Pawnbrokers poised for business in Spain

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LISA MULLINS: I'm Lisa Mullins and this is The World. The European Union is predicting unemployment is going to rise well above the 7.1 percent registered in the last quarter of 2008. One sign of how much it could rise might be in Spain. Spain now has more than 13 percent of its workforce without jobs and without income. And increasingly desperate for money, waiting in the wings are gold buyers and pawnbrokers. The World's Gerry Hadden explains from Barcelona.

GERRY HADDEN: Early on a recent morning a young woman and her mother emerged from a nondescript building downtown. It has no windows, no showcase overflowing with hawked goods. Unless you asked you wouldn't know it's a pawn shop. The young woman who gives her name only as Claire says they came here out of desperation.

CLAIRE: We had a little shop and things went wrong, so we needed the money. We had, you know, this necklace and two other things and we brought it all here.

HADDEN: Claire's mother says the money they got wasn't enough to save their clothing store so they closed it. She says she only hawked her jewelry to help her four employees.

MOTHER: Just to pay people.

CLAIRE: Yeah, just to pay.

MOTHER: Because I don't want to leave people without getting paid.

HADDEN: Your employees?

CLAIRE: Yeah.
MOTHER: Yeah.

HADDEN: Some 300,000 Spaniards now have lines of credit at pawnshops. The stores have an evocative name. They're called "Mountains of Pity." The name comes from Italy where the first Mountain of Pity was started by Franciscan monks in the 17th Century. The mountain refers to the high piles of goods the monks collected for and from the poor. In Spain the Mountains of Pity are overseen by the Association of Spanish Savings Banks. There are only 21 of them in the whole country and their business is up by 20 percent from last year. Javier Ugada, their spokesman, explains why. He says it's evident that families are in trouble given the economic crisis. He adds that immigrants from Latin America and Africa now account for a quarter of business, because they're familiar with these operations in their countries of origin. Those immigrants have been hit hardest by Spain's economic slump. Many work in construction. That sector has all but collapsed, but Ugada says the Mountains of Pity are also receiving more and more middle class families like Claire and her mom.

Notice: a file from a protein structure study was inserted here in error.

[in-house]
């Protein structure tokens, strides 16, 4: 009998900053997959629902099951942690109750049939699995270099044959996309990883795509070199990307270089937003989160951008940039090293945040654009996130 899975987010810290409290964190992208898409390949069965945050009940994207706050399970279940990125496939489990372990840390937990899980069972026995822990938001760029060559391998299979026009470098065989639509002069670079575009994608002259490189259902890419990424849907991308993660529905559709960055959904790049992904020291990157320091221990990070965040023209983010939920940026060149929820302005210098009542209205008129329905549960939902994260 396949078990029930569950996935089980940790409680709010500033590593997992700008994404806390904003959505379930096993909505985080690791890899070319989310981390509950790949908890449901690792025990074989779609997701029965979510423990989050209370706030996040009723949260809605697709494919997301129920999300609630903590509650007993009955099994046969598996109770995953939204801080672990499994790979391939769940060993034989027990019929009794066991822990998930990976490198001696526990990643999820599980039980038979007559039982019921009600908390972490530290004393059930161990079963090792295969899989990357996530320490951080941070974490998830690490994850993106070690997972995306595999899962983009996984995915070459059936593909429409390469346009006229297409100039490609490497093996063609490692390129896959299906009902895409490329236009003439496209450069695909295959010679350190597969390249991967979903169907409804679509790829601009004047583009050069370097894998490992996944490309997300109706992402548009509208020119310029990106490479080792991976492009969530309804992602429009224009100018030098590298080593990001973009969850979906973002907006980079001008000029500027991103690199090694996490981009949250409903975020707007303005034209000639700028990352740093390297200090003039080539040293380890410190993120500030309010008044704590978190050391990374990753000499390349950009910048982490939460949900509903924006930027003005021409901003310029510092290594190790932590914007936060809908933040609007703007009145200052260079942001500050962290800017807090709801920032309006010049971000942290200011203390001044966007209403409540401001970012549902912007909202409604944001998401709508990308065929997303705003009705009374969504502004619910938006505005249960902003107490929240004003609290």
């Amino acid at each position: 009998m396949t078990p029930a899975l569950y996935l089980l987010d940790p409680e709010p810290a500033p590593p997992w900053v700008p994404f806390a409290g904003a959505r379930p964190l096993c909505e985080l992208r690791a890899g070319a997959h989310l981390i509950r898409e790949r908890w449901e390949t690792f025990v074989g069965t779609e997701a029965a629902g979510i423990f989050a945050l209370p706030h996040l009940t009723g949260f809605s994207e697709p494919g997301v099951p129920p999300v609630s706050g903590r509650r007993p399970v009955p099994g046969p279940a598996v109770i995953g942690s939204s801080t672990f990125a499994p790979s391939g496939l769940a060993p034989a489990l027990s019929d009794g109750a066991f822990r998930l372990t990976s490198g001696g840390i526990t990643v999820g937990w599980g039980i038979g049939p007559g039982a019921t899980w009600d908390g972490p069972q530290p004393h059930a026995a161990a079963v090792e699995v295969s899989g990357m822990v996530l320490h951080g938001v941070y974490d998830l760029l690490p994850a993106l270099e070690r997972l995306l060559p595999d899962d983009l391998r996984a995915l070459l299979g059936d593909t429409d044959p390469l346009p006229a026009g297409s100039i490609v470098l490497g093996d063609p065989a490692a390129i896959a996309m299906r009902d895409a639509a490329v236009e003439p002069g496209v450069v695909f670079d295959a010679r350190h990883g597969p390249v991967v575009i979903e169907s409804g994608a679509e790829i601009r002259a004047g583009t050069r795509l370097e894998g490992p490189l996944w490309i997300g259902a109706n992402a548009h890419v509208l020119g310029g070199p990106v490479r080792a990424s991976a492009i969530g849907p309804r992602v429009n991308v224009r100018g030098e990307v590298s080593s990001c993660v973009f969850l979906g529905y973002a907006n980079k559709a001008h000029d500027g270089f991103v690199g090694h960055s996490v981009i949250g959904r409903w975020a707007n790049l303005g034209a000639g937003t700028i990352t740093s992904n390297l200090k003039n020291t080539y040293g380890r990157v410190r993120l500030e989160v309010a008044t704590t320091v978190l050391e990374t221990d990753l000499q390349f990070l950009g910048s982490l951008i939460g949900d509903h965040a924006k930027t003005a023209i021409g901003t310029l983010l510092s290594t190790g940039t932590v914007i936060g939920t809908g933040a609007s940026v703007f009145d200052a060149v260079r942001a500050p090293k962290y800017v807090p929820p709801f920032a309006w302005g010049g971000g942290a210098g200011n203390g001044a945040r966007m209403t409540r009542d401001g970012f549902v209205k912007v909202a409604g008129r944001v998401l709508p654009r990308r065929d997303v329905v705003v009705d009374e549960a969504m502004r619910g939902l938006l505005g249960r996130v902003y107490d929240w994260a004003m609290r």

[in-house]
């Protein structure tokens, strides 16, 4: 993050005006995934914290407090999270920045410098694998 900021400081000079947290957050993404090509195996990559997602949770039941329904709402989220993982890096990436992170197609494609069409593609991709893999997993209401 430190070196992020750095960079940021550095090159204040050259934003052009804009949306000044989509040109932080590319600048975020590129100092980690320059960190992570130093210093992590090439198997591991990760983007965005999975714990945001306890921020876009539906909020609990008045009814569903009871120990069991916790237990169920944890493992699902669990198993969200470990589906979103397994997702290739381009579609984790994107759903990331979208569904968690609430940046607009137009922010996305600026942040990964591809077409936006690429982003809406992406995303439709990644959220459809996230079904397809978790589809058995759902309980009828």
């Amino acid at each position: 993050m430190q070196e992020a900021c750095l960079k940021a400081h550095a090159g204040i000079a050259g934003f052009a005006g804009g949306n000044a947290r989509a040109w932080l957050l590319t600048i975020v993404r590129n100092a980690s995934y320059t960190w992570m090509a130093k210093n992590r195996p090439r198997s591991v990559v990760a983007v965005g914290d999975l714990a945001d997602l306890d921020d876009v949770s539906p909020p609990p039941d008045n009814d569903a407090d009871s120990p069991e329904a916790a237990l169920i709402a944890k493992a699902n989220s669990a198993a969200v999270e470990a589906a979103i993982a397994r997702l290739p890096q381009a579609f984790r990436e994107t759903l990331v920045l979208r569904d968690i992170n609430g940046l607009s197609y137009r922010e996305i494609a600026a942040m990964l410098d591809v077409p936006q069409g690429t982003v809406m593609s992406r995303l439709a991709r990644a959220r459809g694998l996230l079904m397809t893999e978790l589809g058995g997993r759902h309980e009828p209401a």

And those families are not just turning to pawnshops for quick cash. Gold buyers say they're also enjoying a booming year. Barcelona has dozens of storefronts where you can sell your precious metals. At one such office a worker named Niko sits in a tiny booth behind bullet-proof glass. He says his business has doubled in recent months. He says, "People are tight on cash, so I'm making money. Someone has to." "If we had any more business," he adds, "we'd need to have our own money mint to be able to buy all the gold." Niko laughs, but he's getting at a serious problem. Down the street at another gold-buying store, owner Armando Alvaro says he too has more and more gold coming in, but less and less going out. He says, "Eighty percent of what we buy we used to melt down then sell to jewelry makers. That business has plummeted, it's basically gone; jewelry makers just aren't buying. And if we can't resell the precious metals our money is going to run out." Alvaro is trying to make up for losses by going into retail himself. The front window of his shop is now filled with many of the necklaces and earrings he's bought, but he concedes he lacks expertise in selling to the public. One potential shopper who wouldn't give his name agrees. He says, "They want to sell me something, so I came to find out what the price is. They're asking for $1,200, but I think it's worth a third of that." With that he walks off, nothing bought, nothing sold. For The World, I'm Gerry Hadden in Barcelona.